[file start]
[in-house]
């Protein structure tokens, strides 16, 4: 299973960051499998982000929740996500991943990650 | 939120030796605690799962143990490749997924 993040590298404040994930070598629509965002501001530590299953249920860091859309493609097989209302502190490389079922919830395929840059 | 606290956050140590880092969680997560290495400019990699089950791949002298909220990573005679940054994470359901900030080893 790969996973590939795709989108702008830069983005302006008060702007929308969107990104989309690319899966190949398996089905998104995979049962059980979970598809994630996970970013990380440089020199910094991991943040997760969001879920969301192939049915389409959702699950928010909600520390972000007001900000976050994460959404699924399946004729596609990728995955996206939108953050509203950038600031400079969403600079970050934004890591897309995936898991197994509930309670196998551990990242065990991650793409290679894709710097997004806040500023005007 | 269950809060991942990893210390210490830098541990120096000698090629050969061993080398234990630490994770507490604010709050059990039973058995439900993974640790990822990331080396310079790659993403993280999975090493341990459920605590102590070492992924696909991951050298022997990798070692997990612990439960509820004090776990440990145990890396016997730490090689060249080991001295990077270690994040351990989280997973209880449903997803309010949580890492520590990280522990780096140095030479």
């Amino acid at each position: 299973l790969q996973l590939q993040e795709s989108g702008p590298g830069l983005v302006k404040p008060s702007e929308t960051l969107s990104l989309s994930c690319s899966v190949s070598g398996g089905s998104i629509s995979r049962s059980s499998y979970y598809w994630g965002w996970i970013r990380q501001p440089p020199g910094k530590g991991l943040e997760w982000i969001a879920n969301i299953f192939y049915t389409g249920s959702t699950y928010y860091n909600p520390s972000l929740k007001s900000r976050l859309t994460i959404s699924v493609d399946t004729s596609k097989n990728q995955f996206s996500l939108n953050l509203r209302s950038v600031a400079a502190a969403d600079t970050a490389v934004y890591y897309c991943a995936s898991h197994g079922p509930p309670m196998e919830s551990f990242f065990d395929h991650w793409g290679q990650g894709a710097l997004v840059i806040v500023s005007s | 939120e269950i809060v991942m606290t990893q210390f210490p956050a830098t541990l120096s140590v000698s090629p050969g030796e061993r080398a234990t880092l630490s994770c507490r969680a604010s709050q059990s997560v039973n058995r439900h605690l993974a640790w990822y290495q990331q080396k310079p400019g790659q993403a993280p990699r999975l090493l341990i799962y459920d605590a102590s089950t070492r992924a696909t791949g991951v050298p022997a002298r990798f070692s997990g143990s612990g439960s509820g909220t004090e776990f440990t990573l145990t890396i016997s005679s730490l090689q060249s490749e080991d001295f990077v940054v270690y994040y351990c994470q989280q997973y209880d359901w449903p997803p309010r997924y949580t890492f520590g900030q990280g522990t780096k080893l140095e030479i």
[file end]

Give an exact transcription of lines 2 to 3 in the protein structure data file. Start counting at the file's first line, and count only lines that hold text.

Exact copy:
């Protein structure tokens, strides 16, 4: 299973960051499998982000929740996500991943990650 | 939120030796605690799962143990490749997924 993040590298404040994930070598629509965002501001530590299953249920860091859309493609097989209302502190490389079922919830395929840059 | 606290956050140590880092969680997560290495400019990699089950791949002298909220990573005679940054994470359901900030080893 790969996973590939795709989108702008830069983005302006008060702007929308969107990104989309690319899966190949398996089905998104995979049962059980979970598809994630996970970013990380440089020199910094991991943040997760969001879920969301192939049915389409959702699950928010909600520390972000007001900000976050994460959404699924399946004729596609990728995955996206939108953050509203950038600031400079969403600079970050934004890591897309995936898991197994509930309670196998551990990242065990991650793409290679894709710097997004806040500023005007 | 269950809060991942990893210390210490830098541990120096000698090629050969061993080398234990630490994770507490604010709050059990039973058995439900993974640790990822990331080396310079790659993403993280999975090493341990459920605590102590070492992924696909991951050298022997990798070692997990612990439960509820004090776990440990145990890396016997730490090689060249080991001295990077270690994040351990989280997973209880449903997803309010949580890492520590990280522990780096140095030479």
């Amino acid at each position: 299973l790969q996973l590939q993040e795709s989108g702008p590298g830069l983005v302006k404040p008060s702007e929308t960051l969107s990104l989309s994930c690319s899966v190949s070598g398996g089905s998104i629509s995979r049962s059980s499998y979970y598809w994630g965002w996970i970013r990380q501001p440089p020199g910094k530590g991991l943040e997760w982000i969001a879920n969301i299953f192939y049915t389409g249920s959702t699950y928010y860091n909600p520390s972000l929740k007001s900000r976050l859309t994460i959404s699924v493609d399946t004729s596609k097989n990728q995955f996206s996500l939108n953050l509203r209302s950038v600031a400079a502190a969403d600079t970050a490389v934004y890591y897309c991943a995936s898991h197994g079922p509930p309670m196998e919830s551990f990242f065990d395929h991650w793409g290679q990650g894709a710097l997004v840059i806040v500023s005007s | 939120e269950i809060v991942m606290t990893q210390f210490p956050a830098t541990l120096s140590v000698s090629p050969g030796e061993r080398a234990t880092l630490s994770c507490r969680a604010s709050q059990s997560v039973n058995r439900h605690l993974a640790w990822y290495q990331q080396k310079p400019g790659q993403a993280p990699r999975l090493l341990i799962y459920d605590a102590s089950t070492r992924a696909t791949g991951v050298p022997a002298r990798f070692s997990g143990s612990g439960s509820g909220t004090e776990f440990t990573l145990t890396i016997s005679s730490l090689q060249s490749e080991d001295f990077v940054v270690y994040y351990c994470q989280q997973y209880d359901w449903p997803p309010r997924y949580t890492f520590g900030q990280g522990t780096k080893l140095e030479i």